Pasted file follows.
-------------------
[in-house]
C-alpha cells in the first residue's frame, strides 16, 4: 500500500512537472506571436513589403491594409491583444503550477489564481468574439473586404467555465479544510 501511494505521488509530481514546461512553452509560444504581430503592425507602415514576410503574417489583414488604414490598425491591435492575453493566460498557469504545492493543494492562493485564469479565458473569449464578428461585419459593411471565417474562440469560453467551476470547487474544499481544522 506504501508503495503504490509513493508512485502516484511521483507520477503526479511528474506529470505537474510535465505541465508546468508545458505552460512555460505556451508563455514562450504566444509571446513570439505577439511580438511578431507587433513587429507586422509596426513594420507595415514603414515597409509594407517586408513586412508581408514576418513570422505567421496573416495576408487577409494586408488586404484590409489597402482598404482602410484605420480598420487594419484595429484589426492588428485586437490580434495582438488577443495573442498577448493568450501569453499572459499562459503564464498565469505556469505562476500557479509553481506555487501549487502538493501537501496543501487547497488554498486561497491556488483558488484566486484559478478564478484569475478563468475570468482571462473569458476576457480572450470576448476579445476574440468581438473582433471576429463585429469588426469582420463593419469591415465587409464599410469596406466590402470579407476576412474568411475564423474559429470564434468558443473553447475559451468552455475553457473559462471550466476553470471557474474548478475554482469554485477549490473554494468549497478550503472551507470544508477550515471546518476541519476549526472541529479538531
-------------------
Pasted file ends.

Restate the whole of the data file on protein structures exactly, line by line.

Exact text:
[in-house]
C-alpha cells in the first residue's frame, strides 16, 4: 500500500512537472506571436513589403491594409491583444503550477489564481468574439473586404467555465479544510 501511494505521488509530481514546461512553452509560444504581430503592425507602415514576410503574417489583414488604414490598425491591435492575453493566460498557469504545492493543494492562493485564469479565458473569449464578428461585419459593411471565417474562440469560453467551476470547487474544499481544522 506504501508503495503504490509513493508512485502516484511521483507520477503526479511528474506529470505537474510535465505541465508546468508545458505552460512555460505556451508563455514562450504566444509571446513570439505577439511580438511578431507587433513587429507586422509596426513594420507595415514603414515597409509594407517586408513586412508581408514576418513570422505567421496573416495576408487577409494586408488586404484590409489597402482598404482602410484605420480598420487594419484595429484589426492588428485586437490580434495582438488577443495573442498577448493568450501569453499572459499562459503564464498565469505556469505562476500557479509553481506555487501549487502538493501537501496543501487547497488554498486561497491556488483558488484566486484559478478564478484569475478563468475570468482571462473569458476576457480572450470576448476579445476574440468581438473582433471576429463585429469588426469582420463593419469591415465587409464599410469596406466590402470579407476576412474568411475564423474559429470564434468558443473553447475559451468552455475553457473559462471550466476553470471557474474548478475554482469554485477549490473554494468549497478550503472551507470544508477550515471546518476541519476549526472541529479538531